Copyright 2017 James Marsh
Fly Fishing Guide to Abrams Creek GSMNP Tennessee
The easy to get to water is in the upper section of the creek near Abrams Falls Trail Parking
Lot, and by hiking upstream from Abrams Campground at the South end of the park. The
difficult to access water lies in two big curves in the stream's course called the Little and Big
Horseshoes. When you fish either of the two horseshoes you must commit to complete the
journey the entire length or you may not be able to get back to the trail before dark. The Big
Horseshoe takes a full day to fish its mile long stretch and the Little Horseshoe about a half
Due to its higher pH, Abrams Creek is very slippery compared to other streams in the park.
You have to be careful wading, especially if you make the trip around the horseshoe
sections. The higher alkaline level of the spring creek like water provides a huge diversity
and abundance of food for the trout.
Abrams Creek is considered by many anglers to be one of the best streams in the park. It
has a much better water chemistry than other streams in the Great Smoky Mountains
National Park and consequently, good quality fish. Abrams Creek receives much of its water
from Anthony Creek, which for the most part, flows underground through the Cove. The
streams passage through limestone which raises the PH of the water.
If you plan on fishing Abrams from the Cades Cover area, and you certainly should, you
should be aware of the gate opening and closing times at Cades Cove Road. You should
also be aware of the possible heavy traffic. If you fish the stream during autumn’ s leaf-
looker season, for example, then you would certainly need to allow for a slow ride through
the valley not to mention the probable bear jams.
Accessing the stream from Cades Cove can be good or bad depending on several things. If
you get there first you should certainly hope that other anglers that may appear later are
courteous and respectful of the water you choose to fish. If you are willing to make a day of it
and wade either of the horseshoe curves that leave the trail, here again, make sure you are
there first or you may be following those that beat you there all day.
The rainbow trout in Abrams Creek are as large or larger as any found in the park and there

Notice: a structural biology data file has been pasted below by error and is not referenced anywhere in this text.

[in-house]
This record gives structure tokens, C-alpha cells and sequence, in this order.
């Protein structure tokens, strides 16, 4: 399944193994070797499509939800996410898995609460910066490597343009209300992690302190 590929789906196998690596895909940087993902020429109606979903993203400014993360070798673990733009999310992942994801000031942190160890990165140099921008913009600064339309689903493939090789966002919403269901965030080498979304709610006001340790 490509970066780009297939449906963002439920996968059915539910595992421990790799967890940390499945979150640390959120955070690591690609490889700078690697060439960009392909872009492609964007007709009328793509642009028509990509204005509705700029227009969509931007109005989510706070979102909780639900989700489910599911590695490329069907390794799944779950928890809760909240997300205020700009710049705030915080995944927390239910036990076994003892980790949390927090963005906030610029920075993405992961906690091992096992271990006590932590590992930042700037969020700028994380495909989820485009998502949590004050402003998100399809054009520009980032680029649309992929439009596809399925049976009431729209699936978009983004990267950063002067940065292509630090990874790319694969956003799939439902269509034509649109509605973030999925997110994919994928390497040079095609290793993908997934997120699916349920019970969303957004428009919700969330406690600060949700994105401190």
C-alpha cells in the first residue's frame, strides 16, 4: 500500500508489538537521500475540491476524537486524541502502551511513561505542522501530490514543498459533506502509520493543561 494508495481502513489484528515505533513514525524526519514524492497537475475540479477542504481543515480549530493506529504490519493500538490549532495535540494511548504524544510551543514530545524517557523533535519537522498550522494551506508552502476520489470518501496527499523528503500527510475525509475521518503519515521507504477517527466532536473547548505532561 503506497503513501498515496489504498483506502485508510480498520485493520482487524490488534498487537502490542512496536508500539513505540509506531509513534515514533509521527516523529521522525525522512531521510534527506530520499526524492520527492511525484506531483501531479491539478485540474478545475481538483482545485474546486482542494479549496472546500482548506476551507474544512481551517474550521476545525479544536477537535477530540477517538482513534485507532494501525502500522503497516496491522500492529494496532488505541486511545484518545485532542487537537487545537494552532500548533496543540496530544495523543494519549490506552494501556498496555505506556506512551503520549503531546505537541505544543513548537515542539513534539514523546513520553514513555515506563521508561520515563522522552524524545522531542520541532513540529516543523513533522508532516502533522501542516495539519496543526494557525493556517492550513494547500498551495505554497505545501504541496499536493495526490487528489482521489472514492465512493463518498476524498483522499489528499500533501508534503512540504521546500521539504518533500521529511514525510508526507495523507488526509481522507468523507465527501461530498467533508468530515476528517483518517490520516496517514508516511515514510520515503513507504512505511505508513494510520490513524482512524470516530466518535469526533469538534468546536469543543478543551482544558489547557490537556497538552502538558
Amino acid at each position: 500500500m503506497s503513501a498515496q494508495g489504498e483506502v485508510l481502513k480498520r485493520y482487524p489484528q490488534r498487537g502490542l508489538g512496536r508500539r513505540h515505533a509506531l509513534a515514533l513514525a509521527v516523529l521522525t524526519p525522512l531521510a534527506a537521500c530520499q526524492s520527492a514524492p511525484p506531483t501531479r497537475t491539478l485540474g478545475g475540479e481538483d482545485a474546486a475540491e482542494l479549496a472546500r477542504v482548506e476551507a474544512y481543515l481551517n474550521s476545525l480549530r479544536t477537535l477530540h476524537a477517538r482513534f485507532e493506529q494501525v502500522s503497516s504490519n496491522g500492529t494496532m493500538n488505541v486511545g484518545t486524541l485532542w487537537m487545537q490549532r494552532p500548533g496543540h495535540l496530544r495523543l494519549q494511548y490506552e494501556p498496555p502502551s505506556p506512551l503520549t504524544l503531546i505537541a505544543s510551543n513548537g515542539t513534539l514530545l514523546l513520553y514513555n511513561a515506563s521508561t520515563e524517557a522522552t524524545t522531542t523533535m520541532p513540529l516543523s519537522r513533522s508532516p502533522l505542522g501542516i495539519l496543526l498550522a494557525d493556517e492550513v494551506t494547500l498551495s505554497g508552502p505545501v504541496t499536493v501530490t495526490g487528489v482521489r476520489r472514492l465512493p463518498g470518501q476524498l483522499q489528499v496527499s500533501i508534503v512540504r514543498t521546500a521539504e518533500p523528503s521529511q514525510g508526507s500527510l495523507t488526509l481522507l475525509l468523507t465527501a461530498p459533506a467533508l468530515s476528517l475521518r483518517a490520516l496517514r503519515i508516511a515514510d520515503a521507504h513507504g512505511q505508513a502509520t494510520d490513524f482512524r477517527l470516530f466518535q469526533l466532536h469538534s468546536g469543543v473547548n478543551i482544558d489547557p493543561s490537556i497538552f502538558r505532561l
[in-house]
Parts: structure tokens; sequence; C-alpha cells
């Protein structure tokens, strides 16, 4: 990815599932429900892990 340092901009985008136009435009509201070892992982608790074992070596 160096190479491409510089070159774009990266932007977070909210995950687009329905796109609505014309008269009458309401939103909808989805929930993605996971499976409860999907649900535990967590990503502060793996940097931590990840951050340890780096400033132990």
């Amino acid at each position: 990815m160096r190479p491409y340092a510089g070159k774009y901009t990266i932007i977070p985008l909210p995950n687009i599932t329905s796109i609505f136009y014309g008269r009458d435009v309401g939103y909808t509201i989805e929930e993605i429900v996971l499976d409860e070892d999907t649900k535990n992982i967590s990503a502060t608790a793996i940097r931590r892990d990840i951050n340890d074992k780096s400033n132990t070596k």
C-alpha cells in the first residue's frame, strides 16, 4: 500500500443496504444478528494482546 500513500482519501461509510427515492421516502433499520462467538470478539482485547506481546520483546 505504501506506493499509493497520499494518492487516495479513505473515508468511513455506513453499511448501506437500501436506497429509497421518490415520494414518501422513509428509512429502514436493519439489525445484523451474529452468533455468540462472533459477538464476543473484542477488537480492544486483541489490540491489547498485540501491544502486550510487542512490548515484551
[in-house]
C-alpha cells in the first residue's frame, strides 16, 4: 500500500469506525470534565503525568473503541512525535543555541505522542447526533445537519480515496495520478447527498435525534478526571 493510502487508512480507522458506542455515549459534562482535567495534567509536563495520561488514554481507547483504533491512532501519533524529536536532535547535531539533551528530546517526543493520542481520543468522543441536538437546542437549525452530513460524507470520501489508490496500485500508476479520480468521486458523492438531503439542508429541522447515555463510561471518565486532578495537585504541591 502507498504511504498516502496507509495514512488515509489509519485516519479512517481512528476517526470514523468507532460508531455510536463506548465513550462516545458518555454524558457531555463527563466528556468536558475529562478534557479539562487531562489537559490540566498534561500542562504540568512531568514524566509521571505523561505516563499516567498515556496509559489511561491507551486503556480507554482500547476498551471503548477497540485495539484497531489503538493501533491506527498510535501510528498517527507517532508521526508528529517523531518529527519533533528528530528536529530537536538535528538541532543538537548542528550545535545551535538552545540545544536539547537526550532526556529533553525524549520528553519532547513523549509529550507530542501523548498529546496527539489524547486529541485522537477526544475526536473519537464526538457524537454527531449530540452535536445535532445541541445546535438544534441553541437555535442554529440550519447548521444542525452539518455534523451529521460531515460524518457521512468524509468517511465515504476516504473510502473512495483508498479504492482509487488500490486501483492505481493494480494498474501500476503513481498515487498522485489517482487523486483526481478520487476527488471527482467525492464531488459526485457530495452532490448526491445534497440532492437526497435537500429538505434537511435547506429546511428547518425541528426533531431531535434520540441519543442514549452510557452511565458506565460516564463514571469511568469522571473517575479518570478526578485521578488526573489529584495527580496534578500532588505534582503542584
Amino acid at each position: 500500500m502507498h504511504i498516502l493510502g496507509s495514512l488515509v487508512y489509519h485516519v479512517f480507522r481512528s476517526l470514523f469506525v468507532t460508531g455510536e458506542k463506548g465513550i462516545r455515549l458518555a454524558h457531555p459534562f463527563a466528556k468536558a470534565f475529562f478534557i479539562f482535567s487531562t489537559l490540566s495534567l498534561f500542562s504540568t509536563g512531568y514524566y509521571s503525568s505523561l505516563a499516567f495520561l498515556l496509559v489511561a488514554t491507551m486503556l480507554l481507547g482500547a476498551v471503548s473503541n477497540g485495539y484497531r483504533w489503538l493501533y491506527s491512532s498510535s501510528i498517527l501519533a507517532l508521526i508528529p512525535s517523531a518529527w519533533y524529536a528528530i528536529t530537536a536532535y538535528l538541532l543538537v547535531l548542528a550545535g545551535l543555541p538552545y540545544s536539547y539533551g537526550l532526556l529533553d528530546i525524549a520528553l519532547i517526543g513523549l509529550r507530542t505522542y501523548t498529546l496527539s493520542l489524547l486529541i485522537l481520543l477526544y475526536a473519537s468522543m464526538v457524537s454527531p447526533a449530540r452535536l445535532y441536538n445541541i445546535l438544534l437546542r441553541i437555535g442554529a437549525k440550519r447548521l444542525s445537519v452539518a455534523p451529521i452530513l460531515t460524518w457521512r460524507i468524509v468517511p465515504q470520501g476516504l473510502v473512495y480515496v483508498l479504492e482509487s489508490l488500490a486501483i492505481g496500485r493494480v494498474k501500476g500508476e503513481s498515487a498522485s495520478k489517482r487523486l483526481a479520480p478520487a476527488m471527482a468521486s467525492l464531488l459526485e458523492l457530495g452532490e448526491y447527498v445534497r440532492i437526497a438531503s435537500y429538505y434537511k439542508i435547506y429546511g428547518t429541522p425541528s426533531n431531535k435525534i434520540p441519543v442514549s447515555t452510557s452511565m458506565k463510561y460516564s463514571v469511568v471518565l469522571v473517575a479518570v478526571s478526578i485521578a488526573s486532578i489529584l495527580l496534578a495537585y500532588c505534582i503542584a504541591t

is a valid reason for it. The stream has an ample abundance of food for the trout to eat. If
you are adapt to fishing Pennsylvania’s spring creeks, then you will be challenged to fish the
upper spring creek portion of Abrams Creek. If not, and your luck depends heavily on
surprising the opportunistically feeding trout, you should head downstream. The farther you
fish downstream, the more the creek looses its spring creek characteristics and become
more like a freestone stream. Downstream of the confluence of Mill Creek, the stream
becomes part high alkalinity level, spring creek water and part low alkalinity level, acidic
water that is still great for the trout.
Abrams Creek has several tributary streams: Rabbit, Panther and Mill Creeks are the main
ones. Mill Creek enters the stream at the Abrams Falls parking area. Mill Creek is about the
same size as Abrams Creek is at that point. The different types of water in these two
streams becomes very obviously at this point. The color of the limestone spring creek type
water and the acidic water of Mill Creek mixes in sharp contrast. Not far upstream from its
confluence with Abrams Creek, Mill Creek receives water from another freestone stream,
Forage Creek. Above that point, Mill Creek is very small and tightly covered stream.
Forage Creek is a small stream tributary of Mill Creek that is covered by the overhanging
limbs of trees and brush and slightly difficult to fish. It is usually full of small, eager rainbows
that are fun to catch. Forage Creek is easily accessed.
Rabbit Creek enters Abrams Creek about three and one-half miles upstream of the Abrams
Creek Campground. It can also be accessed via the Rabbit Creek Trail if you care to hike
almost 5 miles from the trailhead at the Abrams Falls parking area. This is too far for most
anglers to hike when they can fish Abrams Creek and probably catch more trout.
Nevertheless, those anglers that care to camp at the remote campsite may well choose to
fish Rabbit Creek over Abrams Creek at least for a portion of their camping trip. The
uppermost part of the stream can be reached from Parson’s Branch Road but it is very small
at this point. Rainbows are the main species you will catch in Rabbit Creek.
Panther Creek is yet another tributary stream of Abrams Creek. It intersects Abrams Creek
upstream of the Abrams Creek Campground but it is easier to access the upper portion of
the stream from the Parson Branch Road. This small stream normally has a very good
population of rainbows.
Strictly judging things in terms of the quality and size of the rainbow trout, Abrams Creek
ranks higher than any stream in the park. It doesn't have any brown trout, although some
say it did in the past. It is also a tough stream to fish in terms of getting around in the stream.
We couldn't say it is the best stream in the park but could say, it is one of the best ones.
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